Challenge 3:  Keeping your best, most productive and proficient employees.  The industry competitors provide high compensation incentives in proselytizing highly successful employees.  The answer was to provide a culture, environment, recognition and rewards that convinced your best performers that they were advantaged, appreciated and in the most professional caring firm.

Overcoming:  Skills and Values necessary to operate a successful firm.  The important virtues of integrity, justice, courage, discipline, good judgment, moderation and insightfulness are essential.  Your competitors are smart, so you must be a perpetual student, seeking and embracing change and consistently working harder and smarter than others.  It’s important to follow the advice of the Ancient Greek from the Oracle of Delphi:  follow two maxims for a successful, happy life and enduring reputation:  “never be excessive and know thyself.”  Don’t use excessive leverage and don’t be greedy.

Q:  What career advice would you give to MBA’s graduating from Business Schools?

A: Know thyself.  What are your natural advantages and skill set?  What is your passion?  Where can you excel?  Understand that the fundamental law of life is uncertainty.  Therefore learn the probabilities, where the odds are in your favor and time is on your side.  Associate, partner and do business only with honest ethical people whom you like, trust, and will be advantaged.  Understand the continuum that virtues determine values, values determine beliefs, beliefs determine behavior, and behavior determines results.  Make certain that you appreciate their virtues and values.

Q:   Say you were to write a letter to Alexander Hamilton explaining the current state of the financial industry, what will you write about?


Dear Mr. Secretary,

Thank you for the direction that you gave our country in establishing a National Bank and providing the guide for a strong central bank, and sound fiscal and monetary policy.  Your shared your beliefs in the importance of being accountable, responsible, respectful of property rights, the rule of law and being self-reliant.  Your belief in meritocracy vs. seniority and free markets vs. protectionism is equally important today.

With entrepreneurship and the free market, America became the most prosperous nation in history, through the creativity and drive of our entrepreneurs operating in freedom.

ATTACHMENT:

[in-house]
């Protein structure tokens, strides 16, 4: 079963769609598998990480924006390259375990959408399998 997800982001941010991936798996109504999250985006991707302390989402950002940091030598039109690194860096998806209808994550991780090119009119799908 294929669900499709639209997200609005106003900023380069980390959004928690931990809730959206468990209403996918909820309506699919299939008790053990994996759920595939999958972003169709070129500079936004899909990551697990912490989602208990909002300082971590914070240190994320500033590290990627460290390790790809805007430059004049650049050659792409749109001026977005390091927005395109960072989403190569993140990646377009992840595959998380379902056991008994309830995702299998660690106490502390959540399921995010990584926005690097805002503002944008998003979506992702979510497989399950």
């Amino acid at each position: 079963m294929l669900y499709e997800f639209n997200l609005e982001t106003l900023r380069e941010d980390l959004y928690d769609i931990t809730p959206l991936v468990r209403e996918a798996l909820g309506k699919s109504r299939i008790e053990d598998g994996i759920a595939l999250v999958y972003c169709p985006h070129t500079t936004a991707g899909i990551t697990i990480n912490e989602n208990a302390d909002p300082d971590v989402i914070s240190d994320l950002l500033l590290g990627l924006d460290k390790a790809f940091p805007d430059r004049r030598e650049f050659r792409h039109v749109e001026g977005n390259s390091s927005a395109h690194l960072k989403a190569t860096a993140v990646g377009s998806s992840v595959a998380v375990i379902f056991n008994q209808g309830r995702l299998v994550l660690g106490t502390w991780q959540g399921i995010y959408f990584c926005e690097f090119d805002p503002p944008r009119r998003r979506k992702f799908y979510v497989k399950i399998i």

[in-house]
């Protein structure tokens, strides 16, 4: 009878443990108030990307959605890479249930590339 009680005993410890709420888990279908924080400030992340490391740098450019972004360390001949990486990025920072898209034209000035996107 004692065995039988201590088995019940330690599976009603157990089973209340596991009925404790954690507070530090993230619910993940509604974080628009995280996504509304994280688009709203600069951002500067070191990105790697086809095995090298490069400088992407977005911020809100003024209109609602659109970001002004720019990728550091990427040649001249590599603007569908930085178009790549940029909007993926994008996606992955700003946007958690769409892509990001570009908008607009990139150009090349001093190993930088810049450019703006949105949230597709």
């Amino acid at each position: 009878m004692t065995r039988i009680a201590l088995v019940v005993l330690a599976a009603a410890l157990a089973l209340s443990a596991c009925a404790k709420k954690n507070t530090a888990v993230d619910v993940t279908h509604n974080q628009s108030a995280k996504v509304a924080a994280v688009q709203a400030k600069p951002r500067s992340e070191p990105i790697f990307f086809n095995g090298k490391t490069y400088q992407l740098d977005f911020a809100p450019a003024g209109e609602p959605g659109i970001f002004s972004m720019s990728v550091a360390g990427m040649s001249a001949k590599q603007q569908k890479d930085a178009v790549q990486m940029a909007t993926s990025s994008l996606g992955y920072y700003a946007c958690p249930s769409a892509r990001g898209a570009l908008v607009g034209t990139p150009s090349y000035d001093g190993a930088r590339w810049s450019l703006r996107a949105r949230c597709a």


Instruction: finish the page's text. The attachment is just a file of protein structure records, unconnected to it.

We need your help in reinforcing policies that reduce the cost of capital, increase returns on savings and investing and increasing real wages for workers.  These policies should strengthen the economy and increase employment.  A strong economy produces greater tax revenues and provides a greater security and prosperity to our fellow citizens.

You believed that a nation’s standard of living will grow more quickly if the nation’s citizens own the capital that raises productivity.

Please communicate with our President, Congress and leaders to encourage the pursuit of a system that is fair, simpler, and will promote economic growth, a growing middle class, and reduce the burden of compliance.

Help us have a government that is strong enough to protect us but not so powerful that it can oppress us.

Thank you Mr. Secretary,

James W. Brinkley

Q:  What is your idea of a relaxing evening?

A: Going to dinner with my wife and family/friends.  Coming home and reading the op/ed page of the WSJ and a couple of chapters of a good historical novel or current nonfiction.

About Smith Barney's Global Private Client Group

Built on more than 130 years of experience, Morgan Stanley Smith Barney is recognized as one of the industry's premier global wealth management firms. They focus their worldwide resources on serving a wide variety of clients, from corporations, institutions and foundations, to private businesses and affluent individuals.

They have more than 1,000 offices in countries around the world-giving clients the benefit of a broad global presence and a deep understanding of local markets that can affect investors thousands of miles away.